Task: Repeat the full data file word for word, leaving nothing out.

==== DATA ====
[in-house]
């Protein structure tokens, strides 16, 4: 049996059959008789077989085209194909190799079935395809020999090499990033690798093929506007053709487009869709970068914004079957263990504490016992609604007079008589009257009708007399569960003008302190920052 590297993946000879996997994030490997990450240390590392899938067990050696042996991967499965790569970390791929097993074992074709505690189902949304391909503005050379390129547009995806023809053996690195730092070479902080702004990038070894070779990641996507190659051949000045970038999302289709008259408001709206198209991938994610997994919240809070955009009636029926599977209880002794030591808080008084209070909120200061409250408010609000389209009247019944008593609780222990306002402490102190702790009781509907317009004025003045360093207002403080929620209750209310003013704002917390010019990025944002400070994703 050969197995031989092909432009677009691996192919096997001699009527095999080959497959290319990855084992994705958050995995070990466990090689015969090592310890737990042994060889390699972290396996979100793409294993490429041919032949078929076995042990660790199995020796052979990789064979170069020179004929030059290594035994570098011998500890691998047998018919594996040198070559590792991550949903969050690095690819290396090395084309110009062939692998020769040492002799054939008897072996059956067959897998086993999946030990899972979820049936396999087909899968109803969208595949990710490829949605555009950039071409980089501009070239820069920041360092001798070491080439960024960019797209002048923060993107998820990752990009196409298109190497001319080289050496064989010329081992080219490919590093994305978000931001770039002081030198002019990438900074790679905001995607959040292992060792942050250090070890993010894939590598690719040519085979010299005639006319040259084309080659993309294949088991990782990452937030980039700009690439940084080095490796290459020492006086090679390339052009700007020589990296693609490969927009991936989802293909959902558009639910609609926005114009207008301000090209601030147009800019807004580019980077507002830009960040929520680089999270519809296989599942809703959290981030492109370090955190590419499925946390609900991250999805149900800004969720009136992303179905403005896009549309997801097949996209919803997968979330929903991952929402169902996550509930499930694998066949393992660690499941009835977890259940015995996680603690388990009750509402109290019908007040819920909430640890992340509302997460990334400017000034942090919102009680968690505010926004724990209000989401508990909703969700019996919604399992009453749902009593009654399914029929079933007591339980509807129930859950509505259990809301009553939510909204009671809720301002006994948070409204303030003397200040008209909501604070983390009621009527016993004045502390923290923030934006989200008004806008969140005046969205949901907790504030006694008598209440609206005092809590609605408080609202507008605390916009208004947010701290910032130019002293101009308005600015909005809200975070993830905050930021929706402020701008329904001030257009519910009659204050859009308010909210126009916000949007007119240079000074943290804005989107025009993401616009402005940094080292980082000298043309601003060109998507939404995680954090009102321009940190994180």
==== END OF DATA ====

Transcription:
[in-house]
């Protein structure tokens, strides 16, 4: 049996059959008789077989085209194909190799079935395809020999090499990033690798093929506007053709487009869709970068914004079957263990504490016992609604007079008589009257009708007399569960003008302190920052 590297993946000879996997994030490997990450240390590392899938067990050696042996991967499965790569970390791929097993074992074709505690189902949304391909503005050379390129547009995806023809053996690195730092070479902080702004990038070894070779990641996507190659051949000045970038999302289709008259408001709206198209991938994610997994919240809070955009009636029926599977209880002794030591808080008084209070909120200061409250408010609000389209009247019944008593609780222990306002402490102190702790009781509907317009004025003045360093207002403080929620209750209310003013704002917390010019990025944002400070994703 050969197995031989092909432009677009691996192919096997001699009527095999080959497959290319990855084992994705958050995995070990466990090689015969090592310890737990042994060889390699972290396996979100793409294993490429041919032949078929076995042990660790199995020796052979990789064979170069020179004929030059290594035994570098011998500890691998047998018919594996040198070559590792991550949903969050690095690819290396090395084309110009062939692998020769040492002799054939008897072996059956067959897998086993999946030990899972979820049936396999087909899968109803969208595949990710490829949605555009950039071409980089501009070239820069920041360092001798070491080439960024960019797209002048923060993107998820990752990009196409298109190497001319080289050496064989010329081992080219490919590093994305978000931001770039002081030198002019990438900074790679905001995607959040292992060792942050250090070890993010894939590598690719040519085979010299005639006319040259084309080659993309294949088991990782990452937030980039700009690439940084080095490796290459020492006086090679390339052009700007020589990296693609490969927009991936989802293909959902558009639910609609926005114009207008301000090209601030147009800019807004580019980077507002830009960040929520680089999270519809296989599942809703959290981030492109370090955190590419499925946390609900991250999805149900800004969720009136992303179905403005896009549309997801097949996209919803997968979330929903991952929402169902996550509930499930694998066949393992660690499941009835977890259940015995996680603690388990009750509402109290019908007040819920909430640890992340509302997460990334400017000034942090919102009680968690505010926004724990209000989401508990909703969700019996919604399992009453749902009593009654399914029929079933007591339980509807129930859950509505259990809301009553939510909204009671809720301002006994948070409204303030003397200040008209909501604070983390009621009527016993004045502390923290923030934006989200008004806008969140005046969205949901907790504030006694008598209440609206005092809590609605408080609202507008605390916009208004947010701290910032130019002293101009308005600015909005809200975070993830905050930021929706402020701008329904001030257009519910009659204050859009308010909210126009916000949007007119240079000074943290804005989107025009993401616009402005940094080292980082000298043309601003060109998507939404995680954090009102321009940190994180």